From: Dark Paradise, by Rosa Liksom
I was thirty-six when I went to serve my sentence up there in Hämenlinna. I stuffed my Yankee bag full of thick flannel underwear, so I wouldn’t freeze to death. I’d more or less prepared myself for the fact that the bedrooms there are incredibly damp, cold and horrible, but it wasn’t cold there. The rooms are okay, better than I had at home at that time. I’d really imagined it would be a damned labour camp with guards that whipped you while shouting horribly. But they weren’t like that, they were all quiet types who kept themselves to themselves. The work was just a bit of this and that, and nobody threatened you with a rifle if you sat on the john a bit longer than usual, the way people do in a factory. Actually, I’d say now looking back on it that it was better working there than in a factory. There you had a damned bourgeois pig hanging over your ass all the time, and if you took a breather once too often the pig would soon be giving you your notice. Up there in Hämenlinna you could have a cigarette, and even two, and the guards just yawned. I also had some very lazy guards or guardesses or whatever they’re called. There was one of them had this great round belly, and when she had to climb a few stairs she puffed and panted like a walrus. The other one had dropped out of college and gone to work in the prison instead. My god she looked depressed, as if she was going to call it quits any day now. The other women explained that this woman had said she wanted to finish her studies, get her degree and all that. But I don’t believe it. She was there when I arrived, and she’ll be there until she dies, mark my words. She’d probably never opened a book, was just putting a smart one over on us. I was there for nine years. You could get leave, but I never took any. Where would I have gone. There was hot food on the table every day. and on Sundays we were allowed to lie in until eight. I didn’t go on leave, though they tried to throw me out by force. I told them I’m not going anywhere and they couldn’t force me to go. They didn’t understand, but I was too shy to tell them that it was a question of principle for me. I’d decided long before anything happened that I was going to serve out the sentence I got, every single day of it, and even if they tried to chuck me out only halfway through, I wouldn’t go. And I stuck to my guns. I was there for exactly nine years, that makes 3,285 days plus two leap year days , and I was so precise that I waited at the door for exactly one hour and five minutes before I would agree to go out of it. I remember that the guy who was guarding that door looked at me as though I was a complete idiot, but just sat there and let the guy stare. So the matter was cleared up and I have never given it a moment’s thought since. I have made restitution to the state and my conscience and since the day they closed the door after me I have walked with a clear conscience and lived a new life. I began everything all over again from scratch. I was forty-five then, and in good shape. I was given a rail ticket to my home village and I took the first train early in the morning. Nothing much had changed there in nine years, it was all just the same. I trudged up to my old cottage, but it was hellishly cold and the windows were broken. It was early spring when I was released, and I thought, well, the house will manage over the summer. I nailed up planks over the windows, and lit the kitchen range. I’m one of those ladies who knows how to cope with life. I tore down the outside loo and used it as firewood, and then all I had to do was light the stove. It’s true that the villagers were a bit surprised. But nobody came to see who it was who’d lit the stove, they knew enough to be wary of me. The kitchen had gone to pot, everything upside down. The kids had been into it and made a mess, they’d tried to burn the rocking chair and smashed the crockery. I cleared it all up. I heated the place, chopped firewood and cleaned, and it wasn’t so bad. The first night I slept in the hay shed, there was just enough hay in it so I could manage. From time to time I went in and put more planks in the stove. Next morning the kitchen was warm. I could undo the zip on my thermal underwear a bit and sit down for a while. Then gradually the spring arrived and by then I’d moved the windows of the cowshed to the kitchen and my cottage was just like any other house. It was just that the villagers didn’t come to visit me. I didn’t get any help, and I only just managed to get food from the store. I got food money from the social security office when they wouldn’t take me back at the damned factory. Then when the summer was over and I’d sold the berries I’d picked I thought there’s no way in hell this is going to work out. I’d go crazy unless I was able to talk to someone. Up there in Hämenlinna there were always people around you chatting, but in my home village no one even said hello to me on the bus or spoke to me at all. So I thought that this way of life was just not going to work out for me. I went to the social security office and told the woman there to write me a ticket to the south and she did. I set the cottage on fire and left. It felt damn good to let it burn, and now I’d never need to go there again. I hopped off the train in Tampere and marched into a cleaning firm. I told the guy in a suit, he was probably the boss, to give a good woman a job. And he did. I went to a night hostel for women and stayed there for several months, cleaning. Cleaning was something I was good at before, and I’ve always been used to working. I’m not afraid of hard work. Then when winter came along I got a little cubby-hole of a place behind the railway station, and I lived there for nearly three years. I cleaned and saved and put my own house in order. I have always got long really well here in Tampere. Here I’ve always been treated like a human being and by workmates and neighbours talk to me normally and they don’t know anything about me. They don’t know and they don’t need to know that things were once so bad for me that I killed a man, even though I’m a just a slender little female. I went on cleaning for that firm for such a long time that last year I retired on a pension. For twenty years I cleaned, and lived like a human being. The I was turned out of that cubby-hole, and I got one of those one-roomed flats from the council, they really had to give me it. After all, I couldn’t live in a snowdrift and go to work as well. It was probably my boss who pulled a string or two there. I was the best cleaner in the whole firm, and he wasn’t exactly unaware of that. He probably called the city fathers on the phone and told them to give this woman a flat, or maybe he didn’t, who the hell knows. I got this flat, and I’ve made it really nice. I really liked being here on a pension, and now that I’ve brought the cat here as well, the time just flies by. I have a sofa and armchairs, a portable TV and a radio. I have everything and more. Plastic flowers and glass horses and god knows how many lace tablecloths. And no one even remembers that I was once in Hämenlinna prison and that I once stabbed that pig in the belly with a knife. Who wants to remember things like that when you have a flat like this and time to make yourself look nice and go out dancing.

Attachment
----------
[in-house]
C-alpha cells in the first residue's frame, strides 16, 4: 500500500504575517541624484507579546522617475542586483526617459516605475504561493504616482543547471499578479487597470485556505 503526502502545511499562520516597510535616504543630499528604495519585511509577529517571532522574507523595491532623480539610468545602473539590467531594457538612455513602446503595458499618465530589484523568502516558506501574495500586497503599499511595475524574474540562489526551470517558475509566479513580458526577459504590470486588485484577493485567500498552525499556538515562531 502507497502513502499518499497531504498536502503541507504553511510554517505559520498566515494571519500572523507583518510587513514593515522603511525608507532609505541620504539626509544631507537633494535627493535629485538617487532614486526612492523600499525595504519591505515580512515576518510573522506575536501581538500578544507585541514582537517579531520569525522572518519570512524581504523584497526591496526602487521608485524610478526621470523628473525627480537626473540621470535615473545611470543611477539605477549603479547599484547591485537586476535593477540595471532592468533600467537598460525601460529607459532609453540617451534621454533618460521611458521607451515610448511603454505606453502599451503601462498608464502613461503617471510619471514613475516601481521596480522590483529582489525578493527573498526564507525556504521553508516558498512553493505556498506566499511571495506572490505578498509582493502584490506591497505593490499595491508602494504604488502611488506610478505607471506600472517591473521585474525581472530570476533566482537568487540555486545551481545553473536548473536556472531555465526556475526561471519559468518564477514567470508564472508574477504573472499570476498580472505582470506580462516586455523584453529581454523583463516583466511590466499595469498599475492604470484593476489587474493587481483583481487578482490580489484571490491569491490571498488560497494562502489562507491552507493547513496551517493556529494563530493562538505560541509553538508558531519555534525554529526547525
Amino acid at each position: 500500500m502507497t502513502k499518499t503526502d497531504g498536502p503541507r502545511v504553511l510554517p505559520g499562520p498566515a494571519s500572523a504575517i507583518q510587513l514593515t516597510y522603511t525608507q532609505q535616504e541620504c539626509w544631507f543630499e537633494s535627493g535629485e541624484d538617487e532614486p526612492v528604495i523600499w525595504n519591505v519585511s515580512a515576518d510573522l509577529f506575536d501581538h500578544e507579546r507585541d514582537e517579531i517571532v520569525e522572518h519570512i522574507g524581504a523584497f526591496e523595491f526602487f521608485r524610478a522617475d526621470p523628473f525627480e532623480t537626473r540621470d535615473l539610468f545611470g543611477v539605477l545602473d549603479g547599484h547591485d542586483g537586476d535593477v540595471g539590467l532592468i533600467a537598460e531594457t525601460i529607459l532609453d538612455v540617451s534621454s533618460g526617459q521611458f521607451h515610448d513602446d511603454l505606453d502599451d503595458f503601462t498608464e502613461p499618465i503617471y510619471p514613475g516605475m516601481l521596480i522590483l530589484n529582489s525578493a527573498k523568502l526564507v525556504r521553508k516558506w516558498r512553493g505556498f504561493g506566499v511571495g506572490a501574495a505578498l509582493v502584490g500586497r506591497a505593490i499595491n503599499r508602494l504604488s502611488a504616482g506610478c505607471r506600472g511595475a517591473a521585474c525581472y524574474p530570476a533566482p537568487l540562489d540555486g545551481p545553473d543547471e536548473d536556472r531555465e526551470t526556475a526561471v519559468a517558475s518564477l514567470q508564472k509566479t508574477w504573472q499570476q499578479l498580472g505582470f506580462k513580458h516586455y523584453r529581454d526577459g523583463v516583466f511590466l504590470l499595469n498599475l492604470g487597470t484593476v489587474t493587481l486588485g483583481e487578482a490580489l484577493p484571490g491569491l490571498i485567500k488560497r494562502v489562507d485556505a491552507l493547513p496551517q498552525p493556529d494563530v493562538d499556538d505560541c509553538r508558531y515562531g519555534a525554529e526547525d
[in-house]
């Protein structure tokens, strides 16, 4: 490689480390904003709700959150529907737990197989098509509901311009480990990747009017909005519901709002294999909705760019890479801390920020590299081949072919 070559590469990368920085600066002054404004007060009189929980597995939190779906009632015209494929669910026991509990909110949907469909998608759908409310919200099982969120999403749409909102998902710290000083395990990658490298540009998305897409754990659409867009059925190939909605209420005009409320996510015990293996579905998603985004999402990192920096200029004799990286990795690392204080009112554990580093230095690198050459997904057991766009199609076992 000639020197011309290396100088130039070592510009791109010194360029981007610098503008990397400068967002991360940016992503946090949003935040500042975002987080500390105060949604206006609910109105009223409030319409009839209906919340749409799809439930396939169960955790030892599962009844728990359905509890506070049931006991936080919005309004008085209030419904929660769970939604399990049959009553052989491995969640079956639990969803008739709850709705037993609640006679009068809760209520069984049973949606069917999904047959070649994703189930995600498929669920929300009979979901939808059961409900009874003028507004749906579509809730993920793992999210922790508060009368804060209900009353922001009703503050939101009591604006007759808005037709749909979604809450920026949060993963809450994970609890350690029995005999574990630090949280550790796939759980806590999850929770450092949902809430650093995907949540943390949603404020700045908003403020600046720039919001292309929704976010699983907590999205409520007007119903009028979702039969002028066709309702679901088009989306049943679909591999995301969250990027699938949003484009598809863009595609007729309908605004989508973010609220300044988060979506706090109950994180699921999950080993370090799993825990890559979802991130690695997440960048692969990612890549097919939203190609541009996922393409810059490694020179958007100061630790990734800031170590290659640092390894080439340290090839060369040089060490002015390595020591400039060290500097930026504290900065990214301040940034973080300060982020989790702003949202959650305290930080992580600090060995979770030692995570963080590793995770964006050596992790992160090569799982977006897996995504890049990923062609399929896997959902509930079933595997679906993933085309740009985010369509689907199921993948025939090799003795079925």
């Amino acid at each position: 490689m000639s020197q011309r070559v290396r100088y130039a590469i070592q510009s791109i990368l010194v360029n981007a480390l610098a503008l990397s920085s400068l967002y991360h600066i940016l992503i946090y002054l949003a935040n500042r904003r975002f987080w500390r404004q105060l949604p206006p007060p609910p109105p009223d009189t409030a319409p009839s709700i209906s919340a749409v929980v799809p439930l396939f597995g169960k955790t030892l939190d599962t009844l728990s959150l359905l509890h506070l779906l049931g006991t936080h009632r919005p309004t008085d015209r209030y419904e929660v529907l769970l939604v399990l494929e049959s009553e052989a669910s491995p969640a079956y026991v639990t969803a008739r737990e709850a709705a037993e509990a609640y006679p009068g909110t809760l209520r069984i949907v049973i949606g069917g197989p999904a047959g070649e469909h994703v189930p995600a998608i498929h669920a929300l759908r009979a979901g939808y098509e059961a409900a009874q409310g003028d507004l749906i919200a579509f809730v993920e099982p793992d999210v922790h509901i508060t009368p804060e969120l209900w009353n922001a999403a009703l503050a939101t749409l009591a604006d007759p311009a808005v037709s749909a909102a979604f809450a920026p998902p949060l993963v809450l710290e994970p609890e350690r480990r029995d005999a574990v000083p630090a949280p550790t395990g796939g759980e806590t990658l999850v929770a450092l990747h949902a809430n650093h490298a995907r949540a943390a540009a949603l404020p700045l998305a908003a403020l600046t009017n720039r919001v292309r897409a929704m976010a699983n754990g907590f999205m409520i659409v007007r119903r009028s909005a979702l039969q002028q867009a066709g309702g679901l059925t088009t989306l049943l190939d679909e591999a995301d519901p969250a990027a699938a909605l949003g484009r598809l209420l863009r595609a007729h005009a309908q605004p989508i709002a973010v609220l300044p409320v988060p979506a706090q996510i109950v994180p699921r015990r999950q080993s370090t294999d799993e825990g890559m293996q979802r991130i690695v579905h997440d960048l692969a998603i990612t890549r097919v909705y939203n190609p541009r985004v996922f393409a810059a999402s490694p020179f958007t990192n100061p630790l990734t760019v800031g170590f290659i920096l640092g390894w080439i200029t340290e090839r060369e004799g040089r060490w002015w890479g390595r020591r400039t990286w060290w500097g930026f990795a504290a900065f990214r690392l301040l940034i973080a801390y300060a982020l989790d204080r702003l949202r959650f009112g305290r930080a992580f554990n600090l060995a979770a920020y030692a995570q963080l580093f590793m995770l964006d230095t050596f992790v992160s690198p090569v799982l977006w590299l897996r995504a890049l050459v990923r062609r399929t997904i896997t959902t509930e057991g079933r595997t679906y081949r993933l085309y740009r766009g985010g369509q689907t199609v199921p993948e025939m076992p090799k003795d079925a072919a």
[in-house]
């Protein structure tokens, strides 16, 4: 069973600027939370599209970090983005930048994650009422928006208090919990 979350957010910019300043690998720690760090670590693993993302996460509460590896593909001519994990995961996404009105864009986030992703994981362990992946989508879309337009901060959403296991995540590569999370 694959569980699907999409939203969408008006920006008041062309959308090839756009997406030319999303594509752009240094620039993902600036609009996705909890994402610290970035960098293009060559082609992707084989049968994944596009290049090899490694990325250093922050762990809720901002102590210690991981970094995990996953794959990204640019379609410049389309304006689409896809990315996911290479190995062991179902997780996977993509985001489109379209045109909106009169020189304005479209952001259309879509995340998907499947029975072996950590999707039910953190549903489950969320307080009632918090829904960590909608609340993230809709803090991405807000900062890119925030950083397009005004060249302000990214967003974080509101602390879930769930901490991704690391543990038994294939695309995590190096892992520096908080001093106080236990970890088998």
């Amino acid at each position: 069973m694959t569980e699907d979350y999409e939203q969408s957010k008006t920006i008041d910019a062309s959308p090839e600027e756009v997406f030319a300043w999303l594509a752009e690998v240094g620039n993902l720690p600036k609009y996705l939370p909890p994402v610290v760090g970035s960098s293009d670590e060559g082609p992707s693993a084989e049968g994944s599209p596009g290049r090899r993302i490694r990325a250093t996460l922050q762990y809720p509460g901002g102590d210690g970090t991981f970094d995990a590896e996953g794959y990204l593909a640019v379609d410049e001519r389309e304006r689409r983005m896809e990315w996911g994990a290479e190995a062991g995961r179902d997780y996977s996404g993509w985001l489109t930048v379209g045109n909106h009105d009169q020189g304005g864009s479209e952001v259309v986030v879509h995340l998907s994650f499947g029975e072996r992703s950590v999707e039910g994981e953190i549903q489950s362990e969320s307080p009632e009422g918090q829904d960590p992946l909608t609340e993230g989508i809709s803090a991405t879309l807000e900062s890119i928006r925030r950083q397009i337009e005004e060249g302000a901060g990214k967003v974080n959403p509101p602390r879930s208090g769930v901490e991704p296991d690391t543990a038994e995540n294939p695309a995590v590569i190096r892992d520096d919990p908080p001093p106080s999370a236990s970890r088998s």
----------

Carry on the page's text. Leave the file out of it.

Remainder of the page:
Translated from Finnish by David McDuff